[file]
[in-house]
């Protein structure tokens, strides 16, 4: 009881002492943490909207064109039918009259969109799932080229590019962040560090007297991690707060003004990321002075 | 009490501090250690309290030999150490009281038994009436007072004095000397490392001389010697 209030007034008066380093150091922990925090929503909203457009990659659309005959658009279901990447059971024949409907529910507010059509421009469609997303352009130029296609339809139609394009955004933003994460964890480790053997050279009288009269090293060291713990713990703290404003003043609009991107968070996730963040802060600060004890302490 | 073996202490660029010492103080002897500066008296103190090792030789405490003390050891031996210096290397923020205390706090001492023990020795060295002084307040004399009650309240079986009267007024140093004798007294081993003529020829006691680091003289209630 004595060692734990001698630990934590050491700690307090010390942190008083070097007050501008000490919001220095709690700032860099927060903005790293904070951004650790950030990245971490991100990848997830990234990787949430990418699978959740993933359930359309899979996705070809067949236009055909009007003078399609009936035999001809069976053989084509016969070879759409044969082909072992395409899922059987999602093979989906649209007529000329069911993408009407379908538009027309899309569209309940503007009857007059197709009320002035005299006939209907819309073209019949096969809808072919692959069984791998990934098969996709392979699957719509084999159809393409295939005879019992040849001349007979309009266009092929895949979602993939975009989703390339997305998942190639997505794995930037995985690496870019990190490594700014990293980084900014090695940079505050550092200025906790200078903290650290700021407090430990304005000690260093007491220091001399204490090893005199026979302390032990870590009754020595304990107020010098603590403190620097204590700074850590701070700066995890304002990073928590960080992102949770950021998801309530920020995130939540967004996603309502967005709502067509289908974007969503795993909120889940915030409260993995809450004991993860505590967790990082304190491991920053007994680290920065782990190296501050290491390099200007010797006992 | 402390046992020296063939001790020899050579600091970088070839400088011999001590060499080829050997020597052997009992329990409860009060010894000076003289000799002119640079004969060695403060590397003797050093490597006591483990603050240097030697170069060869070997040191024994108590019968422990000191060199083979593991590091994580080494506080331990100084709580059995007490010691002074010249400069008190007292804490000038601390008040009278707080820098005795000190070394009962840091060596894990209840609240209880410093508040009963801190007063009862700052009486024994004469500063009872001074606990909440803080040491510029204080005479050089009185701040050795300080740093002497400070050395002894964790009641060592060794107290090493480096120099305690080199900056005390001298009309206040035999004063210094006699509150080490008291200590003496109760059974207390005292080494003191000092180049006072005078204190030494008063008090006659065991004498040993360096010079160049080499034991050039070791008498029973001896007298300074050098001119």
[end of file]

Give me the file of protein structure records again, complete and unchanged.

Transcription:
[in-house]
């Protein structure tokens, strides 16, 4: 009881002492943490909207064109039918009259969109799932080229590019962040560090007297991690707060003004990321002075 | 009490501090250690309290030999150490009281038994009436007072004095000397490392001389010697 209030007034008066380093150091922990925090929503909203457009990659659309005959658009279901990447059971024949409907529910507010059509421009469609997303352009130029296609339809139609394009955004933003994460964890480790053997050279009288009269090293060291713990713990703290404003003043609009991107968070996730963040802060600060004890302490 | 073996202490660029010492103080002897500066008296103190090792030789405490003390050891031996210096290397923020205390706090001492023990020795060295002084307040004399009650309240079986009267007024140093004798007294081993003529020829006691680091003289209630 004595060692734990001698630990934590050491700690307090010390942190008083070097007050501008000490919001220095709690700032860099927060903005790293904070951004650790950030990245971490991100990848997830990234990787949430990418699978959740993933359930359309899979996705070809067949236009055909009007003078399609009936035999001809069976053989084509016969070879759409044969082909072992395409899922059987999602093979989906649209007529000329069911993408009407379908538009027309899309569209309940503007009857007059197709009320002035005299006939209907819309073209019949096969809808072919692959069984791998990934098969996709392979699957719509084999159809393409295939005879019992040849001349007979309009266009092929895949979602993939975009989703390339997305998942190639997505794995930037995985690496870019990190490594700014990293980084900014090695940079505050550092200025906790200078903290650290700021407090430990304005000690260093007491220091001399204490090893005199026979302390032990870590009754020595304990107020010098603590403190620097204590700074850590701070700066995890304002990073928590960080992102949770950021998801309530920020995130939540967004996603309502967005709502067509289908974007969503795993909120889940915030409260993995809450004991993860505590967790990082304190491991920053007994680290920065782990190296501050290491390099200007010797006992 | 402390046992020296063939001790020899050579600091970088070839400088011999001590060499080829050997020597052997009992329990409860009060010894000076003289000799002119640079004969060695403060590397003797050093490597006591483990603050240097030697170069060869070997040191024994108590019968422990000191060199083979593991590091994580080494506080331990100084709580059995007490010691002074010249400069008190007292804490000038601390008040009278707080820098005795000190070394009962840091060596894990209840609240209880410093508040009963801190007063009862700052009486024994004469500063009872001074606990909440803080040491510029204080005479050089009185701040050795300080740093002497400070050395002894964790009641060592060794107290090493480096120099305690080199900056005390001298009309206040035999004063210094006699509150080490008291200590003496109760059974207390005292080494003191000092180049006072005078204190030494008063008090006659065991004498040993360096010079160049080499034991050039070791008498029973001896007298300074050098001119």